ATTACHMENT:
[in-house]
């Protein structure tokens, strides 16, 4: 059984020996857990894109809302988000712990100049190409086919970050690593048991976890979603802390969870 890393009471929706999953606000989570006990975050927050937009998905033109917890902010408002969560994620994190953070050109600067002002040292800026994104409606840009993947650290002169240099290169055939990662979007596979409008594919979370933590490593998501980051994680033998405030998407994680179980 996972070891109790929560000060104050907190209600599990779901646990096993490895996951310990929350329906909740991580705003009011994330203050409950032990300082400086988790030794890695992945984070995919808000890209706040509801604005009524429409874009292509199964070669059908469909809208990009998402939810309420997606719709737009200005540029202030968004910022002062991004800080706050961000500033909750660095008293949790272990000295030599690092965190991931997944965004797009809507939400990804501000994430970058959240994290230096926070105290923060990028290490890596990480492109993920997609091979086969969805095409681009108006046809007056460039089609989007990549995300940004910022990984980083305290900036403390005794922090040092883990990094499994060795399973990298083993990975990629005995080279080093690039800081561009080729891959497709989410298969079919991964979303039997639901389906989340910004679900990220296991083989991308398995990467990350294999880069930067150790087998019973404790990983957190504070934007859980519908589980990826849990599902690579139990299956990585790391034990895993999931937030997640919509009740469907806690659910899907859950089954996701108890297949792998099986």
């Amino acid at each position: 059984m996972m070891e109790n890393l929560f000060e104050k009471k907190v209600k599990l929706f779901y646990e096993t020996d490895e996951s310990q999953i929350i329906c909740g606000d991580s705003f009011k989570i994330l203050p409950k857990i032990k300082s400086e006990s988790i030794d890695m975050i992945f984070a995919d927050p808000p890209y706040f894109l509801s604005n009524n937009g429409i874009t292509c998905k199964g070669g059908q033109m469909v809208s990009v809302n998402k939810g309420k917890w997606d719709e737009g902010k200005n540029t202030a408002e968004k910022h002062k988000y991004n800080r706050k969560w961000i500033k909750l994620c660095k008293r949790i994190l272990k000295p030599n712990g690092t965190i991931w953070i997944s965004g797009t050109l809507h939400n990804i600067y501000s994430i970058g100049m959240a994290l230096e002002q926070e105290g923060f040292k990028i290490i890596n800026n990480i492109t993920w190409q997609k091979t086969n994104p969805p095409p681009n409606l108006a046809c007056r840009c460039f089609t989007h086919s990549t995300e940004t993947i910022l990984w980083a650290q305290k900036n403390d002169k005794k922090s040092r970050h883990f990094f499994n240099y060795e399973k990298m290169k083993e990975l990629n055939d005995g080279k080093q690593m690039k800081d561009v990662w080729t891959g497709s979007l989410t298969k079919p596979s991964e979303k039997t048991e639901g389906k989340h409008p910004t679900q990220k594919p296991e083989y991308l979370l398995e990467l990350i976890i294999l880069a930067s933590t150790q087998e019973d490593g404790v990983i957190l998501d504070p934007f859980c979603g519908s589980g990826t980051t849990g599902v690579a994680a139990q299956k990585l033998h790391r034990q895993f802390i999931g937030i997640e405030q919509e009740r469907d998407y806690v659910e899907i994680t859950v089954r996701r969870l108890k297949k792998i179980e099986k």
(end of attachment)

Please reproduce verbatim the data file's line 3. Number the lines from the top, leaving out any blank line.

């Amino acid at each position: 059984m996972m070891e109790n890393l929560f000060e104050k009471k907190v209600k599990l929706f779901y646990e096993t020996d490895e996951s310990q999953i929350i329906c909740g606000d991580s705003f009011k989570i994330l203050p409950k857990i032990k300082s400086e006990s988790i030794d890695m975050i992945f984070a995919d927050p808000p890209y706040f894109l509801s604005n009524n937009g429409i874009t292509c998905k199964g070669g059908q033109m469909v809208s990009v809302n998402k939810g309420k917890w997606d719709e737009g902010k200005n540029t202030a408002e968004k910022h002062k988000y991004n800080r706050k969560w961000i500033k909750l994620c660095k008293r949790i994190l272990k000295p030599n712990g690092t965190i991931w953070i997944s965004g797009t050109l809507h939400n990804i600067y501000s994430i970058g100049m959240a994290l230096e002002q926070e105290g923060f040292k990028i290490i890596n800026n990480i492109t993920w190409q997609k091979t086969n994104p969805p095409p681009n409606l108006a046809c007056r840009c460039f089609t989007h086919s990549t995300e940004t993947i910022l990984w980083a650290q305290k900036n403390d002169k005794k922090s040092r970050h883990f990094f499994n240099y060795e399973k990298m290169k083993e990975l990629n055939d005995g080279k080093q690593m690039k800081d561009v990662w080729t891959g497709s979007l989410t298969k079919p596979s991964e979303k039997t048991e639901g389906k989340h409008p910004t679900q990220k594919p296991e083989y991308l979370l398995e990467l990350i976890i294999l880069a930067s933590t150790q087998e019973d490593g404790v990983i957190l998501d504070p934007f859980c979603g519908s589980g990826t980051t849990g599902v690579a994680a139990q299956k990585l033998h790391r034990q895993f802390i999931g937030i997640e405030q919509e009740r469907d998407y806690v659910e899907i994680t859950v089954r996701r969870l108890k297949k792998i179980e099986k």